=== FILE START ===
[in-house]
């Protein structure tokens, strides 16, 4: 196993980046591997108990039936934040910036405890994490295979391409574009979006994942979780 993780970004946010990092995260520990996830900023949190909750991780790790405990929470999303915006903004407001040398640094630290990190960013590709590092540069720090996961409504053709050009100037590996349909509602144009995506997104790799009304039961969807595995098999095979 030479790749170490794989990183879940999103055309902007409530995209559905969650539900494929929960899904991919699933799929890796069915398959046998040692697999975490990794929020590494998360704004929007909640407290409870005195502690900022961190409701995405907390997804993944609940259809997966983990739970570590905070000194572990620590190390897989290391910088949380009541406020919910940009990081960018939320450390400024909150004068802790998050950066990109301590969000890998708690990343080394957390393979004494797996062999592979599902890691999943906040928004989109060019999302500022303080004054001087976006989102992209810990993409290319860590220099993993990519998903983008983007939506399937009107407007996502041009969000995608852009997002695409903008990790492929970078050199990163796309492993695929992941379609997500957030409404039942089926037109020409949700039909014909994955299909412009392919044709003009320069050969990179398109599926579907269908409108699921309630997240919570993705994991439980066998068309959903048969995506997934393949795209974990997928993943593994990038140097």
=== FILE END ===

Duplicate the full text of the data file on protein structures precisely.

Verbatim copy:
[in-house]
């Protein structure tokens, strides 16, 4: 196993980046591997108990039936934040910036405890994490295979391409574009979006994942979780 993780970004946010990092995260520990996830900023949190909750991780790790405990929470999303915006903004407001040398640094630290990190960013590709590092540069720090996961409504053709050009100037590996349909509602144009995506997104790799009304039961969807595995098999095979 030479790749170490794989990183879940999103055309902007409530995209559905969650539900494929929960899904991919699933799929890796069915398959046998040692697999975490990794929020590494998360704004929007909640407290409870005195502690900022961190409701995405907390997804993944609940259809997966983990739970570590905070000194572990620590190390897989290391910088949380009541406020919910940009990081960018939320450390400024909150004068802790998050950066990109301590969000890998708690990343080394957390393979004494797996062999592979599902890691999943906040928004989109060019999302500022303080004054001087976006989102992209810990993409290319860590220099993993990519998903983008983007939506399937009107407007996502041009969000995608852009997002695409903008990790492929970078050199990163796309492993695929992941379609997500957030409404039942089926037109020409949700039909014909994955299909412009392919044709003009320069050969990179398109599926579907269908409108699921309630997240919570993705994991439980066998068309959903048969995506997934393949795209974990997928993943593994990038140097």